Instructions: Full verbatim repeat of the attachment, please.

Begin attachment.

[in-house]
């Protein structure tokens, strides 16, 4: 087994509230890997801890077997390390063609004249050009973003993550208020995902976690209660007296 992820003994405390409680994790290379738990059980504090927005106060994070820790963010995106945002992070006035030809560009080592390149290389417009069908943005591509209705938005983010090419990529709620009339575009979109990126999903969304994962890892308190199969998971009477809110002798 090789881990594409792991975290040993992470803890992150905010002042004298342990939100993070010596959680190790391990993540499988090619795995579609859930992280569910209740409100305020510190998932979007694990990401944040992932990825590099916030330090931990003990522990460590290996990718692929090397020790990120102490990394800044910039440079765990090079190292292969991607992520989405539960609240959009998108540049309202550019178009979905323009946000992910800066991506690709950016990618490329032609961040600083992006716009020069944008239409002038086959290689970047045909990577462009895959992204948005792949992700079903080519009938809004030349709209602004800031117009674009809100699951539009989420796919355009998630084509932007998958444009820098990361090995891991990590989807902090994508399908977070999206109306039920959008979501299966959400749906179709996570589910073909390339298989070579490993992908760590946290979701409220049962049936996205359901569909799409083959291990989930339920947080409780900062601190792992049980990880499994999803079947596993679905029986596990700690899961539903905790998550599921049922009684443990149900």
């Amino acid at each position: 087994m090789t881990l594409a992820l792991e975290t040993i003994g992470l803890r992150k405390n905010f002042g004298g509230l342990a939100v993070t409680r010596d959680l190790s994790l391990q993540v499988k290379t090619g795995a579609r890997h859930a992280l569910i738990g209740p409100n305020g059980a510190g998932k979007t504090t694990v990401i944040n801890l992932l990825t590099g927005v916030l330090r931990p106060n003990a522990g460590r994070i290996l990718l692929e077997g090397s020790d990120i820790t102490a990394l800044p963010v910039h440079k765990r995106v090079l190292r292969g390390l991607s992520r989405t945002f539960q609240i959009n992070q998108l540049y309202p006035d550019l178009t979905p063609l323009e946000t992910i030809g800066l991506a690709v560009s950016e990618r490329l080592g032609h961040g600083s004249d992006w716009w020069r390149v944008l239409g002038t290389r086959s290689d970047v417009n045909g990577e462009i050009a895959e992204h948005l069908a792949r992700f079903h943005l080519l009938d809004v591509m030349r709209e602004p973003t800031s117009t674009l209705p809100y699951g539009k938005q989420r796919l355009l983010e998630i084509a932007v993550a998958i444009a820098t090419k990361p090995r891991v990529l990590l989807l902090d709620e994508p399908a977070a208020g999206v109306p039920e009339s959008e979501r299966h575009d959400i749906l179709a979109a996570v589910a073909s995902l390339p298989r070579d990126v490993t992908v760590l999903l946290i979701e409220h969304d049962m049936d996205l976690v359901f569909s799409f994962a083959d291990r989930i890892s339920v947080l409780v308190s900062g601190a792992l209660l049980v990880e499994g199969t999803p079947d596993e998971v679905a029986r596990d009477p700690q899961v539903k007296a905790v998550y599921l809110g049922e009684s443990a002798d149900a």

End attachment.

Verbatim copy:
[in-house]
């Protein structure tokens, strides 16, 4: 087994509230890997801890077997390390063609004249050009973003993550208020995902976690209660007296 992820003994405390409680994790290379738990059980504090927005106060994070820790963010995106945002992070006035030809560009080592390149290389417009069908943005591509209705938005983010090419990529709620009339575009979109990126999903969304994962890892308190199969998971009477809110002798 090789881990594409792991975290040993992470803890992150905010002042004298342990939100993070010596959680190790391990993540499988090619795995579609859930992280569910209740409100305020510190998932979007694990990401944040992932990825590099916030330090931990003990522990460590290996990718692929090397020790990120102490990394800044910039440079765990090079190292292969991607992520989405539960609240959009998108540049309202550019178009979905323009946000992910800066991506690709950016990618490329032609961040600083992006716009020069944008239409002038086959290689970047045909990577462009895959992204948005792949992700079903080519009938809004030349709209602004800031117009674009809100699951539009989420796919355009998630084509932007998958444009820098990361090995891991990590989807902090994508399908977070999206109306039920959008979501299966959400749906179709996570589910073909390339298989070579490993992908760590946290979701409220049962049936996205359901569909799409083959291990989930339920947080409780900062601190792992049980990880499994999803079947596993679905029986596990700690899961539903905790998550599921049922009684443990149900």
């Amino acid at each position: 087994m090789t881990l594409a992820l792991e975290t040993i003994g992470l803890r992150k405390n905010f002042g004298g509230l342990a939100v993070t409680r010596d959680l190790s994790l391990q993540v499988k290379t090619g795995a579609r890997h859930a992280l569910i738990g209740p409100n305020g059980a510190g998932k979007t504090t694990v990401i944040n801890l992932l990825t590099g927005v916030l330090r931990p106060n003990a522990g460590r994070i290996l990718l692929e077997g090397s020790d990120i820790t102490a990394l800044p963010v910039h440079k765990r995106v090079l190292r292969g390390l991607s992520r989405t945002f539960q609240i959009n992070q998108l540049y309202p006035d550019l178009t979905p063609l323009e946000t992910i030809g800066l991506a690709v560009s950016e990618r490329l080592g032609h961040g600083s004249d992006w716009w020069r390149v944008l239409g002038t290389r086959s290689d970047v417009n045909g990577e462009i050009a895959e992204h948005l069908a792949r992700f079903h943005l080519l009938d809004v591509m030349r709209e602004p973003t800031s117009t674009l209705p809100y699951g539009k938005q989420r796919l355009l983010e998630i084509a932007v993550a998958i444009a820098t090419k990361p090995r891991v990529l990590l989807l902090d709620e994508p399908a977070a208020g999206v109306p039920e009339s959008e979501r299966h575009d959400i749906l179709a979109a996570v589910a073909s995902l390339p298989r070579d990126v490993t992908v760590l999903l946290i979701e409220h969304d049962m049936d996205l976690v359901f569909s799409f994962a083959d291990r989930i890892s339920v947080l409780v308190s900062g601190a792992l209660l049980v990880e499994g199969t999803p079947d596993e998971v679905a029986r596990d009477p700690q899961v539903k007296a905790v998550y599921l809110g049922e009684s443990a002798d149900a």